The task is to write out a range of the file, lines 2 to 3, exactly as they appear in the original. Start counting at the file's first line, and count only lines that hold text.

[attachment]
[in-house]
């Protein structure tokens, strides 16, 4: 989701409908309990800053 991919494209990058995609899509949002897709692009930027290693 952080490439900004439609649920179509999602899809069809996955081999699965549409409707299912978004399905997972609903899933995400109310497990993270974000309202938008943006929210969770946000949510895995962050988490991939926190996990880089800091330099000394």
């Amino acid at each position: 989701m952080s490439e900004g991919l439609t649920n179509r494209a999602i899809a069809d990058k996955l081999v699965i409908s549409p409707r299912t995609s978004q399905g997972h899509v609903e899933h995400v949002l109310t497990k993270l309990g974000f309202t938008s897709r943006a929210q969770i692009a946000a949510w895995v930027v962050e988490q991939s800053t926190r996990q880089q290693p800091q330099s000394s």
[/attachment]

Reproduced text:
């Protein structure tokens, strides 16, 4: 989701409908309990800053 991919494209990058995609899509949002897709692009930027290693 952080490439900004439609649920179509999602899809069809996955081999699965549409409707299912978004399905997972609903899933995400109310497990993270974000309202938008943006929210969770946000949510895995962050988490991939926190996990880089800091330099000394």
């Amino acid at each position: 989701m952080s490439e900004g991919l439609t649920n179509r494209a999602i899809a069809d990058k996955l081999v699965i409908s549409p409707r299912t995609s978004q399905g997972h899509v609903e899933h995400v949002l109310t497990k993270l309990g974000f309202t938008s897709r943006a929210q969770i692009a946000a949510w895995v930027v962050e988490q991939s800053t926190r996990q880089q290693p800091q330099s000394s």